Capurro, Rafael
 Incorporated contributions
Capurro (30/10/09)
 Usage domain
Information ethics
 German Roboethik  

As Capurro and Nagenborg (2009) state, ethics and robotics are two academic disciplines, one dealing with the moral norms and values underlying implicitly or explicitly human behaviour and the other aiming at the production of artificial agents, mostly as physical devices, with some degree of autonomy based on rules and programmes set up by their creators. Since the first robots arrived on the stage in the play by Karel Čapek (1921) visions of a world inhabited by humans and robots gave rise to countless utopian and dystopian stories, songs, movies, and video games.


Human-robot interaction raises serious ethical questions right now that are theoretically less ambitious but practically more important than the possibility of the creation of moral machines that would be more than machines with an ethical code. But, even when the process of invention and development of robotic technologies take place in a global level, in which diverse cultures, therefore also diverse systems of values, beliefs and expectations are involved, intercultural roboethics is still in its infancy, no less than intercultural robotics (®Intercultural Information Ethics).

Rougly speaking, the following ethical theories and moral values as well as principles are predominant in Western and Eastern traditions rising different questions with regard to human-robot interaction such as:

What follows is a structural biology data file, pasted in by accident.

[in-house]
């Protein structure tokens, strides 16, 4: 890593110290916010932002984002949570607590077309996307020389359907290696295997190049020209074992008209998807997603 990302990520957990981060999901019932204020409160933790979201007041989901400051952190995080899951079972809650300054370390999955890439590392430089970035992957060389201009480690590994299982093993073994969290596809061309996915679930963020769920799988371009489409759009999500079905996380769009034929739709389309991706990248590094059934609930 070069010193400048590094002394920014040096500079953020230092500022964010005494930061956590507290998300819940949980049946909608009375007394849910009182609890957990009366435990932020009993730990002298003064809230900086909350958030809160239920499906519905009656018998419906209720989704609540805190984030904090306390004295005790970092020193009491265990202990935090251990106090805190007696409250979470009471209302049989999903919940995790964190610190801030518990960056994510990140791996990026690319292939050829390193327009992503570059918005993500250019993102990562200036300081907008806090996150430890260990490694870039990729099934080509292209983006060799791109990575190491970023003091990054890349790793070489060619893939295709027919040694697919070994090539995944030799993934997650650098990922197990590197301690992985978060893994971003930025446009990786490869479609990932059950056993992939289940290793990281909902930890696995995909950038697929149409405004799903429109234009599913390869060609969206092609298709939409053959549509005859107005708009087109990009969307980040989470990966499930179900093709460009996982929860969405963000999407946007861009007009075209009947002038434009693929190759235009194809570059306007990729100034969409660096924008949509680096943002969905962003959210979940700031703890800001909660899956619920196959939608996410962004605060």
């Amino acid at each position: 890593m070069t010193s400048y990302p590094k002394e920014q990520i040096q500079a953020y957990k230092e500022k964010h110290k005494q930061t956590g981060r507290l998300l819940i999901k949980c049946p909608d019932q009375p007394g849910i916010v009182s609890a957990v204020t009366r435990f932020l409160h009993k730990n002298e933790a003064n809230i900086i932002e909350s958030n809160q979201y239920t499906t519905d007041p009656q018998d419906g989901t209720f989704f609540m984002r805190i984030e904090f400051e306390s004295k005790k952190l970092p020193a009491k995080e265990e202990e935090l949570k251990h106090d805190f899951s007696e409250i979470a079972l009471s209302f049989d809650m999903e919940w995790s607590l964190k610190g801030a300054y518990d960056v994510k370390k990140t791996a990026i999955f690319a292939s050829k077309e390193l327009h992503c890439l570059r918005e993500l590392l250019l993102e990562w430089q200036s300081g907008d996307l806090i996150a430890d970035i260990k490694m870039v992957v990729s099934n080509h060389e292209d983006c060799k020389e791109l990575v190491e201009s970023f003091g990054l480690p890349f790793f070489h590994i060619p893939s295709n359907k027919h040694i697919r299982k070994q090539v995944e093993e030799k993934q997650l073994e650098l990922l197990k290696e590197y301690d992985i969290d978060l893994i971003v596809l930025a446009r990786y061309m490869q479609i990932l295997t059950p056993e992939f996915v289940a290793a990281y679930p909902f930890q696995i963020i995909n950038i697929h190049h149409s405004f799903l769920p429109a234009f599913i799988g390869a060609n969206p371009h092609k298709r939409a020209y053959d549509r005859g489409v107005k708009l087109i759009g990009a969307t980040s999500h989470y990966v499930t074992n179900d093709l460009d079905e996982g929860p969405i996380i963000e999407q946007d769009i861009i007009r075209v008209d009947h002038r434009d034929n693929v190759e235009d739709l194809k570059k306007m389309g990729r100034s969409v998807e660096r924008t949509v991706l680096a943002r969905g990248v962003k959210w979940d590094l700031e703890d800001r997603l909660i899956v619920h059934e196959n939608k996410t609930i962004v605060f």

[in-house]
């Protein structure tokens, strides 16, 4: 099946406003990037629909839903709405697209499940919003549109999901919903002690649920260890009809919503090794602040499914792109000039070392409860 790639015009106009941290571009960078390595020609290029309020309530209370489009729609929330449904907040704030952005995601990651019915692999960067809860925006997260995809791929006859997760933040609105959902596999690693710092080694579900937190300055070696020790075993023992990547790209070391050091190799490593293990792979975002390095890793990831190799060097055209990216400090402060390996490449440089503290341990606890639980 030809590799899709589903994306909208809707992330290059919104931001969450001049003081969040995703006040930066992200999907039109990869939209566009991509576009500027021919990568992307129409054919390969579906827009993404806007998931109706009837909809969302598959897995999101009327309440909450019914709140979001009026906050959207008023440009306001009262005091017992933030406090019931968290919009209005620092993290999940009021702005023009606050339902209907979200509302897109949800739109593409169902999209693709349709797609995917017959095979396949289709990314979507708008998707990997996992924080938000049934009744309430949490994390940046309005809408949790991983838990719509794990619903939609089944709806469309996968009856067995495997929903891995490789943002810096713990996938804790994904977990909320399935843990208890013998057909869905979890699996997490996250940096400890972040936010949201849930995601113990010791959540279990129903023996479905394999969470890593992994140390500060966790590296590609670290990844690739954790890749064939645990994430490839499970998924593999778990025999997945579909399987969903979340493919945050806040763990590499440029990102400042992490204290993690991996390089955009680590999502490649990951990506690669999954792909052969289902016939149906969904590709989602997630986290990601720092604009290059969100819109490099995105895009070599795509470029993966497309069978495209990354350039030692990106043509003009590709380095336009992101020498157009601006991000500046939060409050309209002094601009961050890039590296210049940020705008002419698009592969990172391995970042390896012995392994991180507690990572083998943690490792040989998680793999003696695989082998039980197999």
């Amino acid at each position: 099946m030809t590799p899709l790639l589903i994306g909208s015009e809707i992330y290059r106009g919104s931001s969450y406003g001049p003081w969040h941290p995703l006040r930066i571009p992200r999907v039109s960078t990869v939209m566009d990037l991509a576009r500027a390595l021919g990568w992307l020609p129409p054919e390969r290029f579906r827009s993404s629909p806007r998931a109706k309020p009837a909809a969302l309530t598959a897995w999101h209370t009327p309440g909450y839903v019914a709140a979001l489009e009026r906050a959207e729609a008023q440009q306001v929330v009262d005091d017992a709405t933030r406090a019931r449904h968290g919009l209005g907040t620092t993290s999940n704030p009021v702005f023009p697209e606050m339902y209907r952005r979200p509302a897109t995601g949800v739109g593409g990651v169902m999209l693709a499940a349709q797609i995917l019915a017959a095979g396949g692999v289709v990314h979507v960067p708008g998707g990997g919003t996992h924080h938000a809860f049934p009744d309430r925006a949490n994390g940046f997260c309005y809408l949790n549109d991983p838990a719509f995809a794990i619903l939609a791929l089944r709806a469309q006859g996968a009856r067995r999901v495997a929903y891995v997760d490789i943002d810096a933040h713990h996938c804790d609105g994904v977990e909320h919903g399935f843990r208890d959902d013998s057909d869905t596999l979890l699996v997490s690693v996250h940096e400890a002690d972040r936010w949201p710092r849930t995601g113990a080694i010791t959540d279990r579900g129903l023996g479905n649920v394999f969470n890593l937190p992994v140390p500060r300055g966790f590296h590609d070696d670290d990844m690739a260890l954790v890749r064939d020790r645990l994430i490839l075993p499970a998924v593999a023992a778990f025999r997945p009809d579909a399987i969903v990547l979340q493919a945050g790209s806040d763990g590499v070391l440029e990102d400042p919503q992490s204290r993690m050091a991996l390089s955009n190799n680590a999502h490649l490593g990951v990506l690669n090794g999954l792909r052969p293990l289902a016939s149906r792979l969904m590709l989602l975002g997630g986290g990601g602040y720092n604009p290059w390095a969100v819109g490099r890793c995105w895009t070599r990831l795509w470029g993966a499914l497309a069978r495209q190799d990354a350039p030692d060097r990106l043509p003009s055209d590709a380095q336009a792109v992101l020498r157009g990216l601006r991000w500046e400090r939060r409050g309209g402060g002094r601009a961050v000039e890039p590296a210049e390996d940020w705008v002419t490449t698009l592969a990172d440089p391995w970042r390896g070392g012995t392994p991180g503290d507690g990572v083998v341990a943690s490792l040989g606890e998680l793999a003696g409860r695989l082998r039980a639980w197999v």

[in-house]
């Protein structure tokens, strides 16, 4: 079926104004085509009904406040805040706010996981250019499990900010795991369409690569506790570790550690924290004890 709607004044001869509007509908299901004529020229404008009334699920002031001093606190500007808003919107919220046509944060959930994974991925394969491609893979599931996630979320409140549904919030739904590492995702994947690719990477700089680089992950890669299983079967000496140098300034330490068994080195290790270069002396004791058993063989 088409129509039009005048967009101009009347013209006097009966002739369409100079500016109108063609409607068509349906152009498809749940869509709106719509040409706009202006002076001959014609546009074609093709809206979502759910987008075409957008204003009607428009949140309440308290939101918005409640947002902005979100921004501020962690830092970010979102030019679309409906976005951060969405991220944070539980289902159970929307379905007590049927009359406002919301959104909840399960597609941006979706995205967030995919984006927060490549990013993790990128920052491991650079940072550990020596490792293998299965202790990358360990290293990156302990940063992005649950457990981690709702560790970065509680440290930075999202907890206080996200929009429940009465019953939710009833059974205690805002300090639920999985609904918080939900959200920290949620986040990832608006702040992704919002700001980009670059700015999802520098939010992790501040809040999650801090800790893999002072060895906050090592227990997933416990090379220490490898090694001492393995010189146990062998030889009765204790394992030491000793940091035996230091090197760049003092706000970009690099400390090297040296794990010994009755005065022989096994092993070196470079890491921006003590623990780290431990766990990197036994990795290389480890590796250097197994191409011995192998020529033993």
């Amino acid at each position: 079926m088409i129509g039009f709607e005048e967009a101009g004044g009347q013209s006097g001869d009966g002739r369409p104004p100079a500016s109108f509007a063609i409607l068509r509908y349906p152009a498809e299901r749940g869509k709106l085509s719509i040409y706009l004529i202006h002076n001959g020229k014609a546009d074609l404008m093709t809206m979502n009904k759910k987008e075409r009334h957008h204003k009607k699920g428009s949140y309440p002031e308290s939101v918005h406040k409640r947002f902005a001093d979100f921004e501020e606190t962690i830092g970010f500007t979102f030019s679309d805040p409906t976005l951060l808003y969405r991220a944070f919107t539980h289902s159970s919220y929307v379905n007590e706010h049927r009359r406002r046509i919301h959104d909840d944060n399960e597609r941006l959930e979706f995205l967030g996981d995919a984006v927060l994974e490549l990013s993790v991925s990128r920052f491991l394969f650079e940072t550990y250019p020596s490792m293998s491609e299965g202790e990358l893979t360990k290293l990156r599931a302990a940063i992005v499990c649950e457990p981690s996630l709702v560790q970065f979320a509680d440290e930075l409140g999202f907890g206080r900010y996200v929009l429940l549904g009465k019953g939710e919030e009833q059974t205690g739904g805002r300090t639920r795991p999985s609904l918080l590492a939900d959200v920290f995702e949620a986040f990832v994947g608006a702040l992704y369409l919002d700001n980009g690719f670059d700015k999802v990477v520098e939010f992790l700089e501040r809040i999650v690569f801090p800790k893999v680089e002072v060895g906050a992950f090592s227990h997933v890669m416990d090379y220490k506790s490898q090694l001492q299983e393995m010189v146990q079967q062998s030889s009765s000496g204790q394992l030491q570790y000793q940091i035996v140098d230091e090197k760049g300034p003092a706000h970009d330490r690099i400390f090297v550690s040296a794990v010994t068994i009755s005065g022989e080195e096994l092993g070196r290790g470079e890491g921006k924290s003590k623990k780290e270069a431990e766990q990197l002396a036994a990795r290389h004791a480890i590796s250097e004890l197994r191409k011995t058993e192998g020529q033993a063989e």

• Europe: Deontology (Autonomy, Human Dignity, Privacy, Anthropocentrism): Scepticism with regard to robots
  • USA (and anglo-saxon tradition): Utilitarian Ethics: will robots make “us” more happy?
  • Eastern Tradition (Buddhism): Robots as one more partner in the global interaction of things

The difference morality and ethics should be understood as follows:

  • Ethics as critical reflection (or problematization) of morality
  • Ethics is the science of morals as robotics is the science of robots

Different ontic or concrete historical moral traditions are for instance

  • in Japan: /Seken/ (trad. Japanese morality), /Shakai/ (imported Western morality) and /Ikai/ (old animistic tradition)
  • In the „Far West“: Ethics of the Good (Plato, Aristotle), Christian Ethics, Utilitarian Ethics, Deontological Ethics (Kant)

The ontological dimension, Being or (Buddhist) Nothingness, can be conceived as the space of open possibilities that allow us to criticize concrete or ‘ontic’ moralities. The human relation to such ontological dimension is always based on basic moods (like sadness, happiness, astonishment etc.) through which the uniqueness of the world and human existence is experienced differently in different cultures. A future intercultural roboethics should reflect on the ontic as well as on the ontological dimensions for creating and using robots in different cultural contexts and with regard to different goals. Trends, contributions and bibliography focused in this crossroad can be found in the mentioned book, edited by Capurro and Nagenborg.



  • ČAPEK, Karel (1920).  R.U.R. (Rossumovi univerzální roboti)  [English translation: R.U.R. (Rossum's Universal Robots), New York: Pocket Books, 1970.
  • CAPURRO, Rafael and NAGENBORG, Michael (Eds.) (2009), Introduction. In: Ethics and Robotics. Berlin: Akademische Verlagsgesellschaft.

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Rafael Capurro (30/10/2009)
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